Raymond M. Sanchez, 16, of Cheyenne is being charged as an adult with first-degree murder and conspiracy to commit first-degree murder. Xavier Sanchez, 18, of Casper is charged with attempted second-degree murder and conspiracy to commit first-degree murder. 

After about three hours of testimony and argument by the state and the Sanchezes’ attorneys, Laramie County Circuit Judge Sean Chambers found there was probable cause to send all of these charges to the county’s district court, which handles felony criminal cases. 

Chambers reduced Xavier Sanchez’s bond from $250,000 to $100,000 cash. Raymond Sanchez’s bond remains at $100,000 cash. 

The judge denied requests from the defendants’ attorneys to modify the bonds to cash or surety. State Public Defender Diane Lozano, Raymond’s appointed attorney in the case, said during the hearing that her client was in the custody of the Wyoming Department of Family Services. Xavier Sanchez is being held at the Laramie County jail.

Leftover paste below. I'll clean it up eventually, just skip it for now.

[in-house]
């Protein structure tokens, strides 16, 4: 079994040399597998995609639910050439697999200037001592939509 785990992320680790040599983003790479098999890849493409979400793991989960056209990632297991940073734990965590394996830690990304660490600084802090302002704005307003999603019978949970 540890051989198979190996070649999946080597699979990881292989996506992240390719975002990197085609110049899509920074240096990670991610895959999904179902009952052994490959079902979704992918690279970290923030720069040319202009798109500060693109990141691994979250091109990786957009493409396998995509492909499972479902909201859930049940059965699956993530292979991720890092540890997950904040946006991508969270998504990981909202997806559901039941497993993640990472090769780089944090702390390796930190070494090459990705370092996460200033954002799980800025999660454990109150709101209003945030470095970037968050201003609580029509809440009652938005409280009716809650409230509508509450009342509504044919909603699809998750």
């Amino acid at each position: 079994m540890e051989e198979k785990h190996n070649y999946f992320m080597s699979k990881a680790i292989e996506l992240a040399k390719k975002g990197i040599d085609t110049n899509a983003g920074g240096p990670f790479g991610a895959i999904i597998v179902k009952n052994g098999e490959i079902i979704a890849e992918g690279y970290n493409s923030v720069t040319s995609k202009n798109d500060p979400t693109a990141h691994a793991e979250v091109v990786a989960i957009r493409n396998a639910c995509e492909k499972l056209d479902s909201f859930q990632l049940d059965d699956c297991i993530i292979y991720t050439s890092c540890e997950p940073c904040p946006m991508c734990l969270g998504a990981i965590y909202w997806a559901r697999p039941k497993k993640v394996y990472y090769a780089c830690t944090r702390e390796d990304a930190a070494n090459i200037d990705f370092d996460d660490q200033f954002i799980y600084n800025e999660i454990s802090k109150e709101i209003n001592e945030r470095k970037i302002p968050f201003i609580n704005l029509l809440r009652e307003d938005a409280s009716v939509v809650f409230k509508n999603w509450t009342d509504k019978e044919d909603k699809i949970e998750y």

The Sanchezes will next appear for arraignments in district court on a yet-to-be-determined date.

Information collected by CPD points to the 14-year-old’s death having been the result of a gang-related conflict, or at least a conflict between two families.

Jobless rate continues to fall

CASPER (WNE) — Wyoming unemployment rate continued to fall in December, bottoming out at 3.3%, according to figures released this week by the Department of Workforce Services. 

That decline mirrored the country’s overall joblessness rate, which fell to 3.9% in December. 

The number of employed Wyomingites rose by more than 900, as more people returned to work.